Making his Sandman debut in issue seven, the blind, cloaked figure can be seen walking the maze-like paths of his realm, The Garden of Forking Ways. Chained to his right wrist is a book which is said to contain the stories of everyone and everything. Rarely working outside of his duties, Destiny is considered to be the wisest of the Endless, perceived by the others as emotionally removed and meticulously devoted to his purpose.
Apart from being the oldest of the Endless (which can be easily fixed with a touch of makeup), Destiny should be depicted as a low-speaking, morally observant figure who operates only within his garden. Benicio del Toro’s soft, raspy voice, along with his ability to, well, play just about anyone, makes him an ideal fit for the part. With darker, more tragic roles in movies like Sicario, he also has the ability to add just a touch of menace, topping the character off with that extra something needed for the role.
If a Sandman movie turns out to be anything like the movies of the DCEU, it’s going to need a villain. Showing up in a 1961 issue of Justice League of America, John Dee was a criminal scientist who used his intellect to fight the superhero group. In Gaiman’s retconned version of the character, he obtains Morpheus’ Dreamstone, which grants him immeasurable powers. He would soon be imprisoned in Arkham Asylum by the JLA, where they stripped him of the ability to sleep, leaving his mind to slowly deteriorate. After his escape, Morpheus runs into Dee, retrieving his powers from the villain and restoring his ability to catch some Z's.
While Doctor Destiny isn’t the most likely character to pop up in a Sandman movie, he could be a connection between Morpheus’ world and the rest of the DCEU, if that's something that DC would be looking to do. As such, a veteran actor like John Malkovich would be a suitable choice for the part. Malkovich has a history of playing sadistic villains in films like Con Air, and he has no problem turning up the crazy when he needs to. And, at six feet tall, he would make a worthy adversary going up against the likes of Tom Hiddleston.
The son of Hector and Lyta Hall, two children of superheroes, Daniel found himself in the Dreaming before he was ever born. Shortly after his father was killed, his mother Lyta was taken into the Dream World, where Daniel was incubated. When Morpheus returned to his realm, he warned that he would someday return for her son, who he believed belonged to him. When Morpheus is later forced to destroy himself by the Furies (still to be seen on our list), he is given no other option than to transfer his powers to Daniel, who's forced to take his place.
As the new Dream, Daniel transforms into an adult form, appearing in all white with long, white hair. Little of the humanity from his child self remains, yet he acts similar to the old Dream, but with less experience to refer to. As Glenn Rhee in AMC's hit series, The Walking Dead, Steven Yeun was the epitome of an inexperienced, diligent leader with a bright outlook. Not only will he bring instant likability to the cast as the adult version of Daniel, he’ll immediately draw support as heir to the Dream as he becomes keenly aware of the tasks ahead of him.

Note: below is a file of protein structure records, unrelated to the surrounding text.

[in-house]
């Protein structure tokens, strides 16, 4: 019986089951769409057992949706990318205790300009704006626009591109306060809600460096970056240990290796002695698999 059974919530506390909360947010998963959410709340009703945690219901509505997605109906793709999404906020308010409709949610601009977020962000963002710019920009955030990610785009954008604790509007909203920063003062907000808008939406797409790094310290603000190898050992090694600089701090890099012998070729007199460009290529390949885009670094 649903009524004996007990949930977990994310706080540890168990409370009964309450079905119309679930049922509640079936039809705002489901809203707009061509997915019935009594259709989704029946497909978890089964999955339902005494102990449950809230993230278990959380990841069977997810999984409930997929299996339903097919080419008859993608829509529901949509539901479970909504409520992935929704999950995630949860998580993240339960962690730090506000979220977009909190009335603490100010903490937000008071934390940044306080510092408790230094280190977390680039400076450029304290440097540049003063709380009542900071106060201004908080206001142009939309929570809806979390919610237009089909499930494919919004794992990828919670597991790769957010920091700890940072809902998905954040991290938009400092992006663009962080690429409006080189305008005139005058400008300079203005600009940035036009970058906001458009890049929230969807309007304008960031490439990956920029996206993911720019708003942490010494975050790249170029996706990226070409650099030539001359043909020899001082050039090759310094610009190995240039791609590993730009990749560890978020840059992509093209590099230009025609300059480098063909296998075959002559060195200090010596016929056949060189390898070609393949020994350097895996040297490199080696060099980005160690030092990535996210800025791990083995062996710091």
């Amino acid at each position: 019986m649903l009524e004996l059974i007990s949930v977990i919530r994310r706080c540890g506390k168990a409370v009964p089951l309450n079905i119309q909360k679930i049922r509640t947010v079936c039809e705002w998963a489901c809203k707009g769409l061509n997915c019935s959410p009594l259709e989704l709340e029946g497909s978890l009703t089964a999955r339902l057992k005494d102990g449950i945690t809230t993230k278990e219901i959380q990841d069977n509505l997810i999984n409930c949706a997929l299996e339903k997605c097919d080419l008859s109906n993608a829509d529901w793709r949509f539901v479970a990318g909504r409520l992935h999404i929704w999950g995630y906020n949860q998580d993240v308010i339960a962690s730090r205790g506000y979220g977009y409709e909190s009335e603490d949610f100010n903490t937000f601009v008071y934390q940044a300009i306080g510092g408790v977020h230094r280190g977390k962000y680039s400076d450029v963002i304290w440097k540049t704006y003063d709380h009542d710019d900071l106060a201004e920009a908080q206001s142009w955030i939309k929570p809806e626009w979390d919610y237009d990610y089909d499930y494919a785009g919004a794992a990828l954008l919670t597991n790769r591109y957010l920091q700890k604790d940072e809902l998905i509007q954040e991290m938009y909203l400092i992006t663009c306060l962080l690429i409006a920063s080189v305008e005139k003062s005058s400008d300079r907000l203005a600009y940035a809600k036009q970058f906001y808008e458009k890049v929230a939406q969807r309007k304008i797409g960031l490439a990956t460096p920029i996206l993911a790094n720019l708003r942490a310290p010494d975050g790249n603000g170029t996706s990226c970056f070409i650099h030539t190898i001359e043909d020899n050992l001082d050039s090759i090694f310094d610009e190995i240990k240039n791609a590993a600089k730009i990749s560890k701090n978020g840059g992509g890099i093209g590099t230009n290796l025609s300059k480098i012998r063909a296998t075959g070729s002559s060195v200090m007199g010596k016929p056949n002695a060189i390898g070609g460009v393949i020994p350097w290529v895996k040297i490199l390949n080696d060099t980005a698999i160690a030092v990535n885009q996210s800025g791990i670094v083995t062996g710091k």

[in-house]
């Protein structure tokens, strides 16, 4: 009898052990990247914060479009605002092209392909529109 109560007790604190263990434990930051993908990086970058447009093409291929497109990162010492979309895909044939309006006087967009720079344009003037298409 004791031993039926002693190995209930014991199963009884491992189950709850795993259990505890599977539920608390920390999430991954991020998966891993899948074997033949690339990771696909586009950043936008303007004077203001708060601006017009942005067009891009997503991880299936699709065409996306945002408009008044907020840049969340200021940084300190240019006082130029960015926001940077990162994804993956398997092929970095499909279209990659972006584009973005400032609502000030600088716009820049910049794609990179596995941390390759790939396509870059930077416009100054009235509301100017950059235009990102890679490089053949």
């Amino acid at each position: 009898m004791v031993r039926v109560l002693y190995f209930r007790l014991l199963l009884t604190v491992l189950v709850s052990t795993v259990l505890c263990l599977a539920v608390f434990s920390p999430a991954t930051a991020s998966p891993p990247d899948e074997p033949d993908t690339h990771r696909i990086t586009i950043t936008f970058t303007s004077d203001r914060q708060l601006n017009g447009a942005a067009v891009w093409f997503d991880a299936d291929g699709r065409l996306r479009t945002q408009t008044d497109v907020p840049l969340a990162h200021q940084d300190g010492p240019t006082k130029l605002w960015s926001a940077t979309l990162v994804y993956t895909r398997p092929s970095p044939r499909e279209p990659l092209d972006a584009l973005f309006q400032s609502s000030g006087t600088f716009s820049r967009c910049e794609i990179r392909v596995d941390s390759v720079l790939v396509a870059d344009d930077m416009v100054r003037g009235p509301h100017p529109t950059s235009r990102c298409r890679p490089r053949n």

The Kindly Ones, more commonly referred to as the Furies, are the three goddesses of vengeance, consisting of Alecto, Megaera, and Tisiphone. Based upon the Greek mythological figures, the Furies have deep historical roots, originally killing those who drop familial blood. When Daniel Hall is taken from his mother Lyta, she approaches the three with the request that they kill Morpheus. She acts as a vessel for the three, who go about destroying the Dreaming in return.
Adapting the neopagan stages of the Triple Goddess, the Kindly Ones represent three separate stages of a woman’s life cycle: the Maiden, the Mother and the Crone. As sisters, the three actresses cast in the roles should share some resemblance but also fit the parts age-wise. Emily Bett Rickards of Arrow has gained recognition recently thanks to her role as the cyber nerd Felicity Smoak on the CW series. Meanwhile, Jessica Lange and Betty White are veterans, appearing in shows such as American Horror Story and The Golden Girls. Together, the three represent the up-and-coming star, the seasoned pro with many years still ahead, and the crowning queen of the screen, giving them the feel of Gaiman’s characters with an already well-established fan base.
A long, thin man with pointed ears and red hair, Lucien is the most devoted servant of the Dreaming, primarily in charge of the library of the Dream’s palace. Previously one of Dream’s messenger ravens, he is rewarded for his faithfulness by being granted a new human form, accounting for his rather elfish appearance. Although the role of a librarian sounds far off from the most interesting, Lucien has not only access to every book ever written, but also every work ever imagined, even if it was never published, giving him an incredible amount of knowledge, should he ever need it.